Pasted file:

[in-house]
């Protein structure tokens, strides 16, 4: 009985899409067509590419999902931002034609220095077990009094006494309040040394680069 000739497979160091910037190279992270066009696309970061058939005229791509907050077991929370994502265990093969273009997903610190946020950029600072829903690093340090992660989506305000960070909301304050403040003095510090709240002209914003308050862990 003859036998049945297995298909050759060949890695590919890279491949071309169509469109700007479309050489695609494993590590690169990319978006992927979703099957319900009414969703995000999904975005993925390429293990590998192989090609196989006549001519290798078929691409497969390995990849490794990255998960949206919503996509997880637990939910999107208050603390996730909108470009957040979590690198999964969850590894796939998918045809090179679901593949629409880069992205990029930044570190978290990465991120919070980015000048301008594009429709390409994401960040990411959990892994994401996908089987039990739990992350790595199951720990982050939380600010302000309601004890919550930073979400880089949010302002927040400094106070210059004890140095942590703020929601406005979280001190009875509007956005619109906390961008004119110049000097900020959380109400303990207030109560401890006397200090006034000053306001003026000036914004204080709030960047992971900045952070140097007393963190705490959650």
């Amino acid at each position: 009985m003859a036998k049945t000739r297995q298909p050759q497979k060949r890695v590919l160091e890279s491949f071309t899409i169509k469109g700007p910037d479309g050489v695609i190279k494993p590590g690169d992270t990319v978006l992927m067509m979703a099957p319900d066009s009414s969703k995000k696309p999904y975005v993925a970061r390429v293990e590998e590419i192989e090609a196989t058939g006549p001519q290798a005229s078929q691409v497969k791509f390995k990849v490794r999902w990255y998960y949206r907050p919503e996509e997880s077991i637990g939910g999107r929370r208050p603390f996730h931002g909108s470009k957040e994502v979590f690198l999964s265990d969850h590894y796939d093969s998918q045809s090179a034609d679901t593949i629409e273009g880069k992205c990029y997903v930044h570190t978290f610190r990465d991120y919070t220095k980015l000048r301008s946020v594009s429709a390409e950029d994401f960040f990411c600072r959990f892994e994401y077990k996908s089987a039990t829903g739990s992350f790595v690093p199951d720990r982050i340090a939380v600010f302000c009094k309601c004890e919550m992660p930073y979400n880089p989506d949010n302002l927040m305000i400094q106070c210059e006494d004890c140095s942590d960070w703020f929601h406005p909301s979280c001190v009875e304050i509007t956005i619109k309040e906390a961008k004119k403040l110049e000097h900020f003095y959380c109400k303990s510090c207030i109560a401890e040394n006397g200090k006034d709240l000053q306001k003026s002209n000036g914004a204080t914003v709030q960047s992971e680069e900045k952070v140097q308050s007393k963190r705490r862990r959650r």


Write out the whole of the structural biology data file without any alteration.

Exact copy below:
[in-house]
């Protein structure tokens, strides 16, 4: 009985899409067509590419999902931002034609220095077990009094006494309040040394680069 000739497979160091910037190279992270066009696309970061058939005229791509907050077991929370994502265990093969273009997903610190946020950029600072829903690093340090992660989506305000960070909301304050403040003095510090709240002209914003308050862990 003859036998049945297995298909050759060949890695590919890279491949071309169509469109700007479309050489695609494993590590690169990319978006992927979703099957319900009414969703995000999904975005993925390429293990590998192989090609196989006549001519290798078929691409497969390995990849490794990255998960949206919503996509997880637990939910999107208050603390996730909108470009957040979590690198999964969850590894796939998918045809090179679901593949629409880069992205990029930044570190978290990465991120919070980015000048301008594009429709390409994401960040990411959990892994994401996908089987039990739990992350790595199951720990982050939380600010302000309601004890919550930073979400880089949010302002927040400094106070210059004890140095942590703020929601406005979280001190009875509007956005619109906390961008004119110049000097900020959380109400303990207030109560401890006397200090006034000053306001003026000036914004204080709030960047992971900045952070140097007393963190705490959650």
């Amino acid at each position: 009985m003859a036998k049945t000739r297995q298909p050759q497979k060949r890695v590919l160091e890279s491949f071309t899409i169509k469109g700007p910037d479309g050489v695609i190279k494993p590590g690169d992270t990319v978006l992927m067509m979703a099957p319900d066009s009414s969703k995000k696309p999904y975005v993925a970061r390429v293990e590998e590419i192989e090609a196989t058939g006549p001519q290798a005229s078929q691409v497969k791509f390995k990849v490794r999902w990255y998960y949206r907050p919503e996509e997880s077991i637990g939910g999107r929370r208050p603390f996730h931002g909108s470009k957040e994502v979590f690198l999964s265990d969850h590894y796939d093969s998918q045809s090179a034609d679901t593949i629409e273009g880069k992205c990029y997903v930044h570190t978290f610190r990465d991120y919070t220095k980015l000048r301008s946020v594009s429709a390409e950029d994401f960040f990411c600072r959990f892994e994401y077990k996908s089987a039990t829903g739990s992350f790595v690093p199951d720990r982050i340090a939380v600010f302000c009094k309601c004890e919550m992660p930073y979400n880089p989506d949010n302002l927040m305000i400094q106070c210059e006494d004890c140095s942590d960070w703020f929601h406005p909301s979280c001190v009875e304050i509007t956005i619109k309040e906390a961008k004119k403040l110049e000097h900020f003095y959380c109400k303990s510090c207030i109560a401890e040394n006397g200090k006034d709240l000053q306001k003026s002209n000036g914004a204080t914003v709030q960047s992971e680069e900045k952070v140097q308050s007393k963190r705490r862990r959650r």